All professions, businesses, organizations and ministries have people who are clambering to get to the top. Some push and shove. Some step over the fallen and struggling. Some just show themselves to be superior in talent and gifting. One way or another, getting to the peak ahead of everyone else is the goal. Leadership is great. It’s important. It’s necessary. It’s an honor. It’s needed. But what if the way to the top was actually down?
The leader who changed the pivotal measurement of millenniums said, “Whoever wants to be the greatest of all must become the servant of all” (See Mark 10:42-45). Jesus rattled established leaders and wanna-be leaders with his declarations of this new model of upside down leadership. Even his closest followers struggled to change their patterns of trying to climb the ladder.
Jim Collins made popular the concept of the Five Levels of Leadership through his book, Good to Great. Collin’s research unexpectedly revealed the greatest companies are led by leaders who put their organizations in a position to do great things without them.
Who exactly is a Level 5 leader? Collins describes Level 5 leader as Humility + Will = Level 5. They are the nurturing leaders who do not want credit but want success to sustain over a longer period of time, long after they are gone.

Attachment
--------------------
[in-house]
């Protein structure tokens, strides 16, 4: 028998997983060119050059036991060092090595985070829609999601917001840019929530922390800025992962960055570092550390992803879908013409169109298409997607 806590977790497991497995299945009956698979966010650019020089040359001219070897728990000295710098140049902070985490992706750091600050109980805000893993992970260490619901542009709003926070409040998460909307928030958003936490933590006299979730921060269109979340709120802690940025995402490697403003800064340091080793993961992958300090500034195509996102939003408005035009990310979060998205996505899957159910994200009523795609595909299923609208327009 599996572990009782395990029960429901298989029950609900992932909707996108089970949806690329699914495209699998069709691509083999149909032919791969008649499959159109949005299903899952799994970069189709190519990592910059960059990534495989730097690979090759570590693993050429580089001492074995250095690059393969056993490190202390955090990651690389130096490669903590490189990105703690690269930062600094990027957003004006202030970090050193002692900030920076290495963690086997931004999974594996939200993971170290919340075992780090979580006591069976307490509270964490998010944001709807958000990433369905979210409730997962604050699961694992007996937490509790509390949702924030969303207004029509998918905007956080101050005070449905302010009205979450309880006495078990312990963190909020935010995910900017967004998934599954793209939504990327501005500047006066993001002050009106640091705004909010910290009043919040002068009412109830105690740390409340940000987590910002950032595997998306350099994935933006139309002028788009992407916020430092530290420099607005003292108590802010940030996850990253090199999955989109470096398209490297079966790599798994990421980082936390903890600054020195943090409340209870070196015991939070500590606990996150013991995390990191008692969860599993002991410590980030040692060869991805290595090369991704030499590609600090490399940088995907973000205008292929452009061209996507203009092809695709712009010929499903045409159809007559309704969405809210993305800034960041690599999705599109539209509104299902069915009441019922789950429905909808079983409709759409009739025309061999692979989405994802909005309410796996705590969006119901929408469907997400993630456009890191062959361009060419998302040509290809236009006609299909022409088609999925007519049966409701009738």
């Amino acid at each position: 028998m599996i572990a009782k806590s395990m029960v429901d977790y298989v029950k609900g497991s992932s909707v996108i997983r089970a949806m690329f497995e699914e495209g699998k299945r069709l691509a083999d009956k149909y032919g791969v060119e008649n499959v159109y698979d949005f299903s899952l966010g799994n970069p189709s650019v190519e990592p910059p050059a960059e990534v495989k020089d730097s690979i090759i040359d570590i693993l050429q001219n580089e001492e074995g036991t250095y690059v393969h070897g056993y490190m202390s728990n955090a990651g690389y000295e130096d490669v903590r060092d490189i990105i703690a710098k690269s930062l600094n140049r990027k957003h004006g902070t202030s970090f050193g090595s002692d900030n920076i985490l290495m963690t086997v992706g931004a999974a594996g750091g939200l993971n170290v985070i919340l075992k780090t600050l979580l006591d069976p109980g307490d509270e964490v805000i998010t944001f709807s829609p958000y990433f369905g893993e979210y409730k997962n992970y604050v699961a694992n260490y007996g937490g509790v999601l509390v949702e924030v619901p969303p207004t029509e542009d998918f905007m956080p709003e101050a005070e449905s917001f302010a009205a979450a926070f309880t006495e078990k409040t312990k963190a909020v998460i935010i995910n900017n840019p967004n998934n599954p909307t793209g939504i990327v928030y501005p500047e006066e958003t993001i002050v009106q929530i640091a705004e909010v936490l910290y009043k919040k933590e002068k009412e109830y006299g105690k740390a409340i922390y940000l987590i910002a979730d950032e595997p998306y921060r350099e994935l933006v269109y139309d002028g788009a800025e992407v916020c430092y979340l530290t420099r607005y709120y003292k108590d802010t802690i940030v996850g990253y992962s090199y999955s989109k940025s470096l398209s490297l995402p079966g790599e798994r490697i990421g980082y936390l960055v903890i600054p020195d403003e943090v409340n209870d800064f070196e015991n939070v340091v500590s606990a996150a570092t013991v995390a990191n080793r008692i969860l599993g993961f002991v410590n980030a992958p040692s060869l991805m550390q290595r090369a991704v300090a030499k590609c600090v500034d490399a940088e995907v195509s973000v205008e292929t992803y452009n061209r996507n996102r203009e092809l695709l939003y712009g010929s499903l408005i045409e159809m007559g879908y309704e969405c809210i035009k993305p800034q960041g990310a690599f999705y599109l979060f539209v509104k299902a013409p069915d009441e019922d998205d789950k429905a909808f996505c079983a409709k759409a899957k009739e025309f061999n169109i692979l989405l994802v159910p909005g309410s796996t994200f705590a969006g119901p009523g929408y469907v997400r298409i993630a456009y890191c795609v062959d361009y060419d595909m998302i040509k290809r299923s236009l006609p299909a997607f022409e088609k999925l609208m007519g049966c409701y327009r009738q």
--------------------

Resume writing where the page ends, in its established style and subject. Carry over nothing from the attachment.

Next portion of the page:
Level 5 leaders are modest and possess the capability to transform an organization from good to great without portraying themselves as wizards with magic wands. They prefer talking about the organization and the contribution of other people but rarely about their role or achievements.
Leadership expert, Robert Greenleaf and others have identified this upside down approach as servant leadership. Level Five Leadership and Servant Leadership have in common the heart of a leader who walks and leads with humility. Mark Sanborn writes, “If you use your title to get things done, you’re not really leading.”
I’ve discovered that authentic leaders always rise to the top through influence, not authority. Influence is always a result of caring for those you lead instead of coercing those you lead. And true followers follow out of commitment, not compliance.
Here are some questions to ask yourself to determine if you are an upside down leader?
Are you constantly climbing the ladder or intentionally going down the stairs?
Is your greatest concern for the success of your organization or your own success?
Are you focusing your responsibility toward others in your organization or emphasizing their responsibility to you?
Do you look for ways to serve the least of your organization or expect them to serve you?
Are you most often bragging about yourself or other team members around you?
I close by reminding you what Jim Collins said, “It’s not that Level 5 leaders have no ego or self-interest. Indeed, they are incredibly ambitious–but their ambition is first and foremost for the institution, not themselves.” How are you moving toward the next level of leadership?
QUESTION: When have you seen Level 5 leadership in action? Share it below.